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Why is the electric field inside a conductor zero?

1. Homework Statement
Why is the electric field, in static equilibrium, equal to zero.

3. The Attempt at a Solution

The only way I can see why is to picture that there was an electric field inside a conductor. The field would cause the electrons to move freely inside the conductor. This movement of electrons would cancel out the electric field.

That's my two cents. I'm sure I could expand on this more, but I'm confused because I'm having a really hard time trying to picture this in my head.
 

HallsofIvy

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You can also show this the same way you show that the gravitational force inside a sphere is 0. Given a point, P, inside the sphere, take a small section of surface area on the surface of the sphere and draw a line from every point in that section through P to the other side of the sphere. Note that the area will be directly proportional to the square of the distance from P and since the force is inversely proportional to the square of the distance, the force from the two sections cancel.
 

SammyS

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1. Homework Statement
Why is the electric field, in static equilibrium, equal to zero.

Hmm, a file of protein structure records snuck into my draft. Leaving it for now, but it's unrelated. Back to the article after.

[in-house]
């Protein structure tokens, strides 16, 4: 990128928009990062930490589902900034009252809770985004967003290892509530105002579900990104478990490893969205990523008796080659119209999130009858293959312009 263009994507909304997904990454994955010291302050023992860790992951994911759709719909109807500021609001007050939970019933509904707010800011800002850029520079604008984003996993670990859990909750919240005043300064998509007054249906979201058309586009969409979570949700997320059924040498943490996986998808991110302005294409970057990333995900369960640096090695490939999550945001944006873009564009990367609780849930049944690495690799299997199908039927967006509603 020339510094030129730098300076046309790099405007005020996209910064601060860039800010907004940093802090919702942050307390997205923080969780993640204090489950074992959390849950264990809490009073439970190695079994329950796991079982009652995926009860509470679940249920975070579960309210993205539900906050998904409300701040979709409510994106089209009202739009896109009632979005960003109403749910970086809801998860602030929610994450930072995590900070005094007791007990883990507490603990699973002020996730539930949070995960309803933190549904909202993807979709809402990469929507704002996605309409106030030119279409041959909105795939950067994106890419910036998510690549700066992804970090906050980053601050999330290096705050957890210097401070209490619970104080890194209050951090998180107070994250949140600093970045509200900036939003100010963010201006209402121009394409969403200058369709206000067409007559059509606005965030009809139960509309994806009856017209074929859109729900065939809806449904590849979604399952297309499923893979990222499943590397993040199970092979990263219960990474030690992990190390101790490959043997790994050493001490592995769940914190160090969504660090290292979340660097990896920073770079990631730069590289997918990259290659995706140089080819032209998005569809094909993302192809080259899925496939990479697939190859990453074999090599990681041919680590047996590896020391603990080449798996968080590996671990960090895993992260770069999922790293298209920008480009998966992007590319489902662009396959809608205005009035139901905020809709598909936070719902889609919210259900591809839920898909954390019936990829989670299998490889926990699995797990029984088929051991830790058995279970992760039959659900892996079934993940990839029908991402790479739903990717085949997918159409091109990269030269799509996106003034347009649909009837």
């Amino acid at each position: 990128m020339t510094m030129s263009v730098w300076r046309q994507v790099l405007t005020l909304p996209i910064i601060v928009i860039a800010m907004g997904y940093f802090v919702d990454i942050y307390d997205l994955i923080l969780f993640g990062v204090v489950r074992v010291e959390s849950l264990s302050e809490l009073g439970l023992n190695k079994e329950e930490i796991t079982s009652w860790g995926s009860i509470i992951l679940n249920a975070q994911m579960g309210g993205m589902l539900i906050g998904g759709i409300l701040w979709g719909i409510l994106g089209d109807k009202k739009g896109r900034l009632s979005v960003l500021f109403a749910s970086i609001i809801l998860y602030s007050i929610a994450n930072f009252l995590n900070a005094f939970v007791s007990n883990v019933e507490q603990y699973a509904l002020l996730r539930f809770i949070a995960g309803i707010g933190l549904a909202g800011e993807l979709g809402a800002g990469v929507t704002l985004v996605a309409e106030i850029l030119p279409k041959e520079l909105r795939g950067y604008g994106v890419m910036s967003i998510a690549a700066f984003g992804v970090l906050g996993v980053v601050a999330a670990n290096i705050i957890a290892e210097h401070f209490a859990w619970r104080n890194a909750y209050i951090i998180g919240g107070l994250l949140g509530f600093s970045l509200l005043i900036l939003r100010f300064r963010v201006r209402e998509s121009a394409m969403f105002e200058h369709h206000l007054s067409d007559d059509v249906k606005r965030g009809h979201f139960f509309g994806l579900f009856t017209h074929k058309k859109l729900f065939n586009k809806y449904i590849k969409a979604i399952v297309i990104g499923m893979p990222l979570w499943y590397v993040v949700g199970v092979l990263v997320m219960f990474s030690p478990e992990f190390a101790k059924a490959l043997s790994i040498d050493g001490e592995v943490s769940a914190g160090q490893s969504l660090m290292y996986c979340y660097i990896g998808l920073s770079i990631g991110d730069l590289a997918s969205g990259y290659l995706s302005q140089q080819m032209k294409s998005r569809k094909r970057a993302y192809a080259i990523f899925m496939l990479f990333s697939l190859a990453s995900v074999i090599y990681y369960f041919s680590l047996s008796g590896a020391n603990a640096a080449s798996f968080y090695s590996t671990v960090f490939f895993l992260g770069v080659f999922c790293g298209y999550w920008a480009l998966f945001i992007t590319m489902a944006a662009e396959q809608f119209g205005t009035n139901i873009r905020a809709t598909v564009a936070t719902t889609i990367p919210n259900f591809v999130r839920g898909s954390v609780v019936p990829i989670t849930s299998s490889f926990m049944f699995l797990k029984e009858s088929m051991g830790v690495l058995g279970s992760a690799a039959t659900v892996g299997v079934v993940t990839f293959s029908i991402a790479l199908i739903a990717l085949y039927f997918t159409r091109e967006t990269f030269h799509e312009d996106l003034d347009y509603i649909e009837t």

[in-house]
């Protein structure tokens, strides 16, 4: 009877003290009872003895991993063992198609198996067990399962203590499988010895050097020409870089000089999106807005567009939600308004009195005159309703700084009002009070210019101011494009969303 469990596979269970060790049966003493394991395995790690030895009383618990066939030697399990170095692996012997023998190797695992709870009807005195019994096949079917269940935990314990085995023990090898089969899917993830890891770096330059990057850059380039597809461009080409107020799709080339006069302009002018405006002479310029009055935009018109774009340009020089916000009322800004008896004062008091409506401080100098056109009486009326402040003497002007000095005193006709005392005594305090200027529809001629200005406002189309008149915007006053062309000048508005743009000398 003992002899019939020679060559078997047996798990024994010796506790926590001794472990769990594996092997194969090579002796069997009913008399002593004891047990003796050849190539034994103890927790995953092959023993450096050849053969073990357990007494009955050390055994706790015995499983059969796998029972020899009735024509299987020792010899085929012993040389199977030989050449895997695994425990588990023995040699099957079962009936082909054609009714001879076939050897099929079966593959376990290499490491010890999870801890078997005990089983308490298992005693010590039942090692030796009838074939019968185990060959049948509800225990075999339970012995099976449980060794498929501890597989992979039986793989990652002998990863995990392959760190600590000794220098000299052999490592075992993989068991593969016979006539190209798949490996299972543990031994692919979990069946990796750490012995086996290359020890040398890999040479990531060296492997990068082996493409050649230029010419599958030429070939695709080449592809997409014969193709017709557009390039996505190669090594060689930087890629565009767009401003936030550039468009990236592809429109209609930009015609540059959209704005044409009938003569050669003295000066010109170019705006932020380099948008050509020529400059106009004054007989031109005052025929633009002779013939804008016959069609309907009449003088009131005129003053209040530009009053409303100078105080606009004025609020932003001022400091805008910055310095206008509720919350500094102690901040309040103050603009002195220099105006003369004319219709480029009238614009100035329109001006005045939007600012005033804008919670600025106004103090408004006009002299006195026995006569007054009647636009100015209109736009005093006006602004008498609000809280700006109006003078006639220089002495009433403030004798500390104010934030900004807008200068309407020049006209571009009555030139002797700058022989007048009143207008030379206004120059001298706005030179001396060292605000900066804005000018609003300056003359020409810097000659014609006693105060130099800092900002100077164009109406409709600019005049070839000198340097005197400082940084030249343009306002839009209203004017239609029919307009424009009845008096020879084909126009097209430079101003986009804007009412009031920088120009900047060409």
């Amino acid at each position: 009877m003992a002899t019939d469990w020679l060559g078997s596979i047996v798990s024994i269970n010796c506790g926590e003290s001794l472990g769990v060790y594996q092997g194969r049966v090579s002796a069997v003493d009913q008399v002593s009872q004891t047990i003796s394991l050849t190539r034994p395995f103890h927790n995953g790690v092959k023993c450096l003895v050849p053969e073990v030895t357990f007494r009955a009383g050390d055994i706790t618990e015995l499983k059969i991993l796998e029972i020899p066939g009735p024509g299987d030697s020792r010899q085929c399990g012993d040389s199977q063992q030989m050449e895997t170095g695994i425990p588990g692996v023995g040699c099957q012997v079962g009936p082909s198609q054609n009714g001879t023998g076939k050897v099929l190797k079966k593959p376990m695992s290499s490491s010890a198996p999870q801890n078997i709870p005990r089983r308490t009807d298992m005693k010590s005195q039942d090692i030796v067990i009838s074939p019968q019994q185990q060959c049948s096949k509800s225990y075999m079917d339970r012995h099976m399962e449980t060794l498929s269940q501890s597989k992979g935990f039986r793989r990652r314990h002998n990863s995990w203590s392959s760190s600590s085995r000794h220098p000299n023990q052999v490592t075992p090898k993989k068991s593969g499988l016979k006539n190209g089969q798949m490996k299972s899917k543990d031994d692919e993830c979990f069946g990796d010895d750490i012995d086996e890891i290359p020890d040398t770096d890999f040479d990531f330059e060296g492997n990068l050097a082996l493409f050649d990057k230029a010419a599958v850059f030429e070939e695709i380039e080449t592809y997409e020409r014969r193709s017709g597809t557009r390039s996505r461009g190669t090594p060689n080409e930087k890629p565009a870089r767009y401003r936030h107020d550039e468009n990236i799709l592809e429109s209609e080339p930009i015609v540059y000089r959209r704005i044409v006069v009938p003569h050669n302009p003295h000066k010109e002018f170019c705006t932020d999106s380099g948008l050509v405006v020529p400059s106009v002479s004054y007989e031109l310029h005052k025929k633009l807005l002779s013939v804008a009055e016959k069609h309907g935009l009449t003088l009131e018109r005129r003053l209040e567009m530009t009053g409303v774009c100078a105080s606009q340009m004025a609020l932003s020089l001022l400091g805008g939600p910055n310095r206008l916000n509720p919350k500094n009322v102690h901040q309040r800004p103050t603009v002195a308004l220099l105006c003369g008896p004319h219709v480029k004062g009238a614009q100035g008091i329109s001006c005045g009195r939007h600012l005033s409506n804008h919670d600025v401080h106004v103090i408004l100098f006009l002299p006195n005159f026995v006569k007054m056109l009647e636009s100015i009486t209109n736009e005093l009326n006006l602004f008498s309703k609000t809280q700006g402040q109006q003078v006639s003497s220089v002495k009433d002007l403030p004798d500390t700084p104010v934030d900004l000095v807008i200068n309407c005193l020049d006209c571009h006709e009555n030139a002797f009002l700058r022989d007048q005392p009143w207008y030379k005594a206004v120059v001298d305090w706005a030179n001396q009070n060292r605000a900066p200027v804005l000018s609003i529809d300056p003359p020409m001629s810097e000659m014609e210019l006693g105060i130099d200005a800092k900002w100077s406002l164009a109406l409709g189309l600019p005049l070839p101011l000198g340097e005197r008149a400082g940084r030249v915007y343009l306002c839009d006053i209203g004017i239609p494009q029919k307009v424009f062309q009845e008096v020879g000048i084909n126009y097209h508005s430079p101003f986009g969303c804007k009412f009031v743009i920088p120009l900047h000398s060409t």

3. The Attempt at a Solution

The only way I can see why is to picture that there was an electric field inside a conductor. The field would cause the electrons to move freely inside the conductor. This movement of electrons would cancel out the electric field.

That's my two cents. I'm sure I could expand on this more, but I'm confused because I'm having a really hard time trying to picture this in my head.
Yes, that's the basic idea.

In a conductor charge is (relatively) free to move. If there were an electric field within a conductor, charges would move. They would move in such a way and to such locations so as to cancel that field.

As a result, any excess local charge can only reside on the surface of a conductor under conditions of equilibrium.
 

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